Chop Your Thoughts in 2012!

Posted by on Jan 1, 2012 in Blog, Emotional Intelligence, Mindfulness | 0 comments

Chop Your Thoughts in 2012!

Terri O’Brien

Thinking is fundamental to human life, however, our thoughts are typically not consciously chosen. Let’s take the simple example of hunger. On New Year’s Eve, I got together with my family for pizza wars.  I made homemade pizza sauce using fresh spices and it was perfectly spiced and absolutely delicious!

Now it is New Year’s Day and I just had a thought—I should have a few pieces of pizza!  Yum!  The thought was in response to an urge that arose in my body. Not a hunger pang, just my body telling me it was out of balance. Should I listen to, “Have some pizza?”  Probably not. After creating no fewer than eight pizzas on New Year’s Eve with my family in our home version of the show Chopped, I surely don’t need more pizza today, especially if I am to meet my health goals for 2012. So how can we say “chopped!” to the thoughts that lead us down the wrong path?

One way to get a handle on your thoughts is to recognize that you are more than your thoughts. This is especially helpful when you have thoughts that do not leave you feeling empowered. Instead of immediately responding to your thoughts, you can learn to be the watcher of them. The watcher is able to see thoughts as a process of the mind, sometimes wise, and sometimes foolish.

Meditating, a key form of exercise for the mind, is one way to get better at being the watcher. While meditating might seem a little bit too “woo-woo” for some people, practically speaking, it has numerous benefits.  The latest research published at the Laboratory for Affective Neuroscience and the University of Wisconsin outlines a variety of benefits including emotional regulation and pain management. As a practicing meditator, I have seen these positive benefits in my own life. After just a few weeks of meditating, I learned on a physical level that I was not my thoughts, and it became easier to pay attention to the thoughts that empowered me.  I became happier and more connected to others.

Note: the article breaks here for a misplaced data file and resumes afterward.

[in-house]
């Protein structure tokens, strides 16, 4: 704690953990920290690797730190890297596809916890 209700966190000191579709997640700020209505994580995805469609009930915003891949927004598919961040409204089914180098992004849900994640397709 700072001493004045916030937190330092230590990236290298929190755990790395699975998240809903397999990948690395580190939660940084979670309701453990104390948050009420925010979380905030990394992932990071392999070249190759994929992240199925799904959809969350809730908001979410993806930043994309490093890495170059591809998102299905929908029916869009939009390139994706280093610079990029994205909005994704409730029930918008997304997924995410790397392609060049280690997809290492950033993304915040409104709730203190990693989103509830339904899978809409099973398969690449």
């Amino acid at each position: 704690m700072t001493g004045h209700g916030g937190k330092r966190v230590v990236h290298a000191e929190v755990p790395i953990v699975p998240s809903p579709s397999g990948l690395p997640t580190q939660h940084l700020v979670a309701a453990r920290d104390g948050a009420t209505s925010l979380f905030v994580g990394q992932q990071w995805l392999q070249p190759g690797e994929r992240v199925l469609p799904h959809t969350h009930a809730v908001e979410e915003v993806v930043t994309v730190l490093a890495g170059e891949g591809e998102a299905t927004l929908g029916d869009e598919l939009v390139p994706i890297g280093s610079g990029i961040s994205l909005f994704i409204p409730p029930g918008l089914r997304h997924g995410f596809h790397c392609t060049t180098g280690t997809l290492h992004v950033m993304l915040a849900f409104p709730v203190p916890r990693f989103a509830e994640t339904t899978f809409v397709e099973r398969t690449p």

If you want to dip into the world of meditation and mindfulness, it’s really simple to do. There are many guided meditation resources available for free. I really like the resources available at the UCLA Mindfulness Awareness Resource Center.  Additionally, numerous books on meditation and mindfulness are available to help you get started. Two of my favorites are The Mindfulness Solution: Everyday Practices for Everyday Problems by Dr. Ronald Seigel, and Fully Present: The Art, Science, and Practice of Mindfulness by Susan Smalley, and Diana Winston.

The New Year brings another great opportunity to get a handle on your thinking and learn to chop the thoughts that don’t work for you. Yes, chop them, and put them aside! In future editions, I’ll share more about how to keep your thoughts working for you instead of working against you.

I love to hear from readers. If you have any questions or want to share your experiences, please feel free to contact me at

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